And then this fall I got a part-time job at this store here in town. I guess you’d call it a sex shop, but you can’t actually buy sex there–only every imagniable accessory that goes with it (and very likely a few accessories you haven’t imagined). We can listen to whatever music we want while we’re working, and one of my co-workers–an extremely sweet person who just turned 20–was very excited, and also a little confused, to learn that I was really into 100 gecs these days. It only took a few weeks at the store before I decided to reactivate my Spotify account and start adding all these 2021 songs to a playllist. And yes Spotify is the devil and Bandcamp is the most ethical music consumption choice (and I buy plenty of Bandcamp too, okay) but the Spotify algorithm, combined with a handful of weekly updated playlists I subscribe to, turned me on to more exciting muisc this year than my weekly perusals of The Guardian, P4K, Bandcamp Daily, etc. combined. Which isn’t meant as any kind of praise at all for Spotify so much as an indictment of the professional music media class and their academic-like fixation on serious art that has quality or whatever.

Because from my window, from my screen, 2021 was a hot fucking mess of nihilism and death. The year where you were confronted with the knowledge on a daily/hourly basis that most of the people in your neighborhood would rather see you die than wear a piece of cloth over their face, or get a shot containing a medical miracle. Hell, they would rather see thier loved ones die, or even die themselves. And yes, we should take a moment to reflect on the media outlets that put those ideas in their heads, but it’s impossible to look at the United States of America in 2021 and not conclude that we are witnessing the old Freuidan Death Drive playing itself out on a grand scale. Over 800,000 Americans have died from Covid so far, and based on what I see out in public spaces, and the people coming into my work, your typical Georgia resident seems intent on trying to see just how high that number can go like the Bulldogs running up the score on East Appalachian Tech. So forgive me if I had trouble relating to the placid comforts of Japanese Breakfast, Olivia Rodrigo, Mitski, et al, and just wanted to hear music that was distrubed, unhinged, raunchy and most importantly, fun.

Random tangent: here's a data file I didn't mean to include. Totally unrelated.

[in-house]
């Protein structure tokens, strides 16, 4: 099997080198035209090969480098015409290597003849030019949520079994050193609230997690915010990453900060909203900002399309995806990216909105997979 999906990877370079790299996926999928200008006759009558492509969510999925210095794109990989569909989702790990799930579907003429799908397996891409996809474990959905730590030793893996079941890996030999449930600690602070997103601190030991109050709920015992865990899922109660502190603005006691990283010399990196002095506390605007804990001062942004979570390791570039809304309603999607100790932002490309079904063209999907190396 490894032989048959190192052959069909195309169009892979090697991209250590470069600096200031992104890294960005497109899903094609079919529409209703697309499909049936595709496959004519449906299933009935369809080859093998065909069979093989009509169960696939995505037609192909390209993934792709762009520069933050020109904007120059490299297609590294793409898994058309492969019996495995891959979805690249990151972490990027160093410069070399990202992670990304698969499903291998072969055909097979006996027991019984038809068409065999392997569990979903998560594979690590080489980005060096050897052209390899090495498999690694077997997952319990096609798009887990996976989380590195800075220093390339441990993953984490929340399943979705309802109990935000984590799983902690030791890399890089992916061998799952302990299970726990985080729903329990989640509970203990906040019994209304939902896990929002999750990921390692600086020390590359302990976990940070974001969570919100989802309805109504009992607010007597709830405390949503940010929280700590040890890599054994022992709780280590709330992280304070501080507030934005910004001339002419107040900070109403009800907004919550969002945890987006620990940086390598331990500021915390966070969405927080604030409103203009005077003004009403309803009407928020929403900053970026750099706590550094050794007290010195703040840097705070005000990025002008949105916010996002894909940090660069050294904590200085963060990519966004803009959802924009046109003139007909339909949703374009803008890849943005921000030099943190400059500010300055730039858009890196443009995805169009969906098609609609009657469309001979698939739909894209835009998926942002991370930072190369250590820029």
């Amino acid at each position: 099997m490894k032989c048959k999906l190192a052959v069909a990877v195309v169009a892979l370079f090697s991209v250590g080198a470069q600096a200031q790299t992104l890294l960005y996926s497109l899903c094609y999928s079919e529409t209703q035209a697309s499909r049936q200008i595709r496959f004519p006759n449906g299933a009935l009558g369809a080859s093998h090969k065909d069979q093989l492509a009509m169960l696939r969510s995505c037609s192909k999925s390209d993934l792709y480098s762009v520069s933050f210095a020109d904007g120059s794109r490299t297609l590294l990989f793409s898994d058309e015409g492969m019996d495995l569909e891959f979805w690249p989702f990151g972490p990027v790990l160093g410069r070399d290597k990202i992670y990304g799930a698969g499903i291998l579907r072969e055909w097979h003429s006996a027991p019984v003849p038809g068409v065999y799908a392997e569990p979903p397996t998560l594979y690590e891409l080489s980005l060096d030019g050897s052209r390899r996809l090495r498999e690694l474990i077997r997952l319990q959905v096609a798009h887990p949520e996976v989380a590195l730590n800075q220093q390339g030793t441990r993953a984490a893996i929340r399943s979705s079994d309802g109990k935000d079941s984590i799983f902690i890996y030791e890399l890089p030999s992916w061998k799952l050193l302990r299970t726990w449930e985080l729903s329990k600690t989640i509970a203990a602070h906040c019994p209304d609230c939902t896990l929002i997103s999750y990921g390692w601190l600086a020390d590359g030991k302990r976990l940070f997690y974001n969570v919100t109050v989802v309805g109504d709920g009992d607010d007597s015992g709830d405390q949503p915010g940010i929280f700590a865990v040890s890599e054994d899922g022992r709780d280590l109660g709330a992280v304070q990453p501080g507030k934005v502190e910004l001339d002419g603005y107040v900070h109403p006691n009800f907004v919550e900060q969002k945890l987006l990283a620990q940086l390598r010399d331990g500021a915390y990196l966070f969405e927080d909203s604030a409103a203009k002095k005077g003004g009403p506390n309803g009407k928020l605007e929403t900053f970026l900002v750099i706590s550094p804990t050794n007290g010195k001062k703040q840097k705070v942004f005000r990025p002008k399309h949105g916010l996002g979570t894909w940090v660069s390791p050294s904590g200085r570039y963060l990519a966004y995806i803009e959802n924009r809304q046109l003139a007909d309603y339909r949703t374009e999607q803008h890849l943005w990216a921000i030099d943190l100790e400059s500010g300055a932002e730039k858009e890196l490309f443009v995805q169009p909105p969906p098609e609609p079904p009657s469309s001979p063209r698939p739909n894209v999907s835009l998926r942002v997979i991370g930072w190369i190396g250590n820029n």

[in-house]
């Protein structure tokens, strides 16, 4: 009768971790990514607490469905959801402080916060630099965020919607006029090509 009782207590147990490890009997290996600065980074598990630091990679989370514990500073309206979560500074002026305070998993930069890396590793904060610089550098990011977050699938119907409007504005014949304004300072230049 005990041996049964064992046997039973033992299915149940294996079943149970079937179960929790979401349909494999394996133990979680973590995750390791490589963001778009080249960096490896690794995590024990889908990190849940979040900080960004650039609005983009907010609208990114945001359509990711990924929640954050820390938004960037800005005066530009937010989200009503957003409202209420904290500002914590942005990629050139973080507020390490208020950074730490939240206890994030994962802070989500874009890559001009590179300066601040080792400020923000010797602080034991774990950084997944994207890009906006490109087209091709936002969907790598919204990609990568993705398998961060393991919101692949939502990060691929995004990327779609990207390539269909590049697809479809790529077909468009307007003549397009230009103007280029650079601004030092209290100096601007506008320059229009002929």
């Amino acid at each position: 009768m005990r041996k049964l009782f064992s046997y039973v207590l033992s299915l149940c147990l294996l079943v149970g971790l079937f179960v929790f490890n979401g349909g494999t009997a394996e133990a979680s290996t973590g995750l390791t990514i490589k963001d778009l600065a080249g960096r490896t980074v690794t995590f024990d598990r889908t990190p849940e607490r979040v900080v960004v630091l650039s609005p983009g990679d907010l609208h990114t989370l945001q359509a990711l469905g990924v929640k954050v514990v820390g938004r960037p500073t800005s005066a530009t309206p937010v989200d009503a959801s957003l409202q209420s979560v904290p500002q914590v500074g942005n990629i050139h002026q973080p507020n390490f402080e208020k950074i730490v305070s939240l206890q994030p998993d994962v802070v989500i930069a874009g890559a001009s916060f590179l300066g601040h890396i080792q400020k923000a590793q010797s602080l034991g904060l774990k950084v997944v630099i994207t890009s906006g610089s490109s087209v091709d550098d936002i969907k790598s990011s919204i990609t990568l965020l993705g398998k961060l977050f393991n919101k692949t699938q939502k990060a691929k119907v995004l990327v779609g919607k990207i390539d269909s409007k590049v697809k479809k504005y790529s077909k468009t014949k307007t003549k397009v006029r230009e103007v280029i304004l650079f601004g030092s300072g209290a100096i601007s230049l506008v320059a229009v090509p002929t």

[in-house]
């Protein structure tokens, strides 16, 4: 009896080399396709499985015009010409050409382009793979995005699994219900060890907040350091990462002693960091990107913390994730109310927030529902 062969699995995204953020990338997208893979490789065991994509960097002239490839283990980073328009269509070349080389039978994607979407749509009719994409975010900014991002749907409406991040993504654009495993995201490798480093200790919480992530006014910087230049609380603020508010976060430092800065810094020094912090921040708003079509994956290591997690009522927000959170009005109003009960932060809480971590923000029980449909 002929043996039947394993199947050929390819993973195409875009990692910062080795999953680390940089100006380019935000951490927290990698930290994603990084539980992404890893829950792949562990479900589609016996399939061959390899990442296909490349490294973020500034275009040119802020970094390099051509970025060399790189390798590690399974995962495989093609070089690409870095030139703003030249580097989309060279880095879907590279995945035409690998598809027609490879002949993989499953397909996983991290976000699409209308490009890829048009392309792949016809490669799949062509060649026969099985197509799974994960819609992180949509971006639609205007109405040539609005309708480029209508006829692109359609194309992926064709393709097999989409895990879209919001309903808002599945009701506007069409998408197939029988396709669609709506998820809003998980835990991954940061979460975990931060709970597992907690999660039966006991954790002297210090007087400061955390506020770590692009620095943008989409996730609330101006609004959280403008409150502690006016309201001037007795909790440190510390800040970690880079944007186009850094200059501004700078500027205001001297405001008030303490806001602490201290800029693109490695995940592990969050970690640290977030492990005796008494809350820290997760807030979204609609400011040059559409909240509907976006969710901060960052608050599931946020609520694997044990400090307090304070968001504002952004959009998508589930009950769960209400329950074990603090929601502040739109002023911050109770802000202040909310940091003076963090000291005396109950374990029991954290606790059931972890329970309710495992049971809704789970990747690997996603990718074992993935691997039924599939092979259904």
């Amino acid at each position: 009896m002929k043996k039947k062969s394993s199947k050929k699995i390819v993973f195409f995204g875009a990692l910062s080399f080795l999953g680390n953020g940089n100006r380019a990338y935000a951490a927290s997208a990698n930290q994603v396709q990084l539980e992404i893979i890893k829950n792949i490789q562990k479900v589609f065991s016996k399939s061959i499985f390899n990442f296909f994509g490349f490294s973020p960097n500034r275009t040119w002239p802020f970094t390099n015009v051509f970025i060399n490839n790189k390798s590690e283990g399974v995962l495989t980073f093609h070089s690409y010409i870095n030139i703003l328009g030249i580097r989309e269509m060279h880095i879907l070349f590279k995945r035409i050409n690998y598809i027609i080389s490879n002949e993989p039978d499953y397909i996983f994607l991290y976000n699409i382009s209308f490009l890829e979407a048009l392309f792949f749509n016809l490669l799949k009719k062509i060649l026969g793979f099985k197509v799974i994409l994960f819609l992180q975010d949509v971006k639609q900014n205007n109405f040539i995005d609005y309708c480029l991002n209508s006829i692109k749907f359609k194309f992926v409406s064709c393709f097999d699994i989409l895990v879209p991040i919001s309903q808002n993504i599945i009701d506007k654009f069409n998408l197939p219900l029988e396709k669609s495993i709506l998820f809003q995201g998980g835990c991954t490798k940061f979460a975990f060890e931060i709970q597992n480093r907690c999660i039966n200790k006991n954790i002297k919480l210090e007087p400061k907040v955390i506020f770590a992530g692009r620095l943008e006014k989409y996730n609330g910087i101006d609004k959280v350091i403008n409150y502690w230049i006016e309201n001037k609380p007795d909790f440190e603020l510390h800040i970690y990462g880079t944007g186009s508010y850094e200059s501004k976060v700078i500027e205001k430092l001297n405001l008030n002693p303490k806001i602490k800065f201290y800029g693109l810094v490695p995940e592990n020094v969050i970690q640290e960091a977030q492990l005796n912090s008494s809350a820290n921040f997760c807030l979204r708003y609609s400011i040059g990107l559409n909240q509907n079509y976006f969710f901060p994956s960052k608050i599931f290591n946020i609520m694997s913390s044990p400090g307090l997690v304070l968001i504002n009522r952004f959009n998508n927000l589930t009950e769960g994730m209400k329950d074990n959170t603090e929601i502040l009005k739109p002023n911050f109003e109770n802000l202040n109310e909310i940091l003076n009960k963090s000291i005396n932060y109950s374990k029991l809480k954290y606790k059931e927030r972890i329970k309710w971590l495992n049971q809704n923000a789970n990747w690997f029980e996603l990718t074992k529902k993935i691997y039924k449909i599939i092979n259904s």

I could go on and on. There are 78 songs on the playlist at the bottom of this post, and probably a bunch more I could drag over from Bandcamp. It isn’t all hyperpop, or even hyperpop adjacent. And I’m not so much of a snob that I can’t enjoy Wet Leg (a song that after you hear it the 25th time you’ll never want to hear it again and I guess Clap Your Hands Say Yeah are cool again?) and Caroline Polachek. But I ask what kind of pop universe we live in where a song like this goes more or less completely ignored in a year of collective nervous breakdowns. I submit that 2021 was the year of watching people not give a fucking flying fuckity-fuck about anything or anyone. And unlike the scowling unmasked guy with the goatee I keep seeing everywhere I go, at least these people seemed to be enjoying themselves.

One more before we get to the embedded playlist. Here’s some swirling hamonic psychedlia bliss that came out this year, because I still like that stuff too. I heard it on a college radio station in Cleveland. Well technically, I heard it on my phone on the Radio Garden app, but you know what I mean. It has yearning and prettiness, and mark my words someone soon is going to take the aestheticsof hyperpop (basically Aqua’s Barbie Girl meets Aphex Twin) and put some sincerity into it and the whole thing is going to blow up in a way that Wet Leg and their publicists can only dream about.

About ScottCreney

Scott Creney lives in Athens, Georgia. He is the author of "Dear Al-Qaeda: Letters to the World’s Most Notorious Terror Organiztion".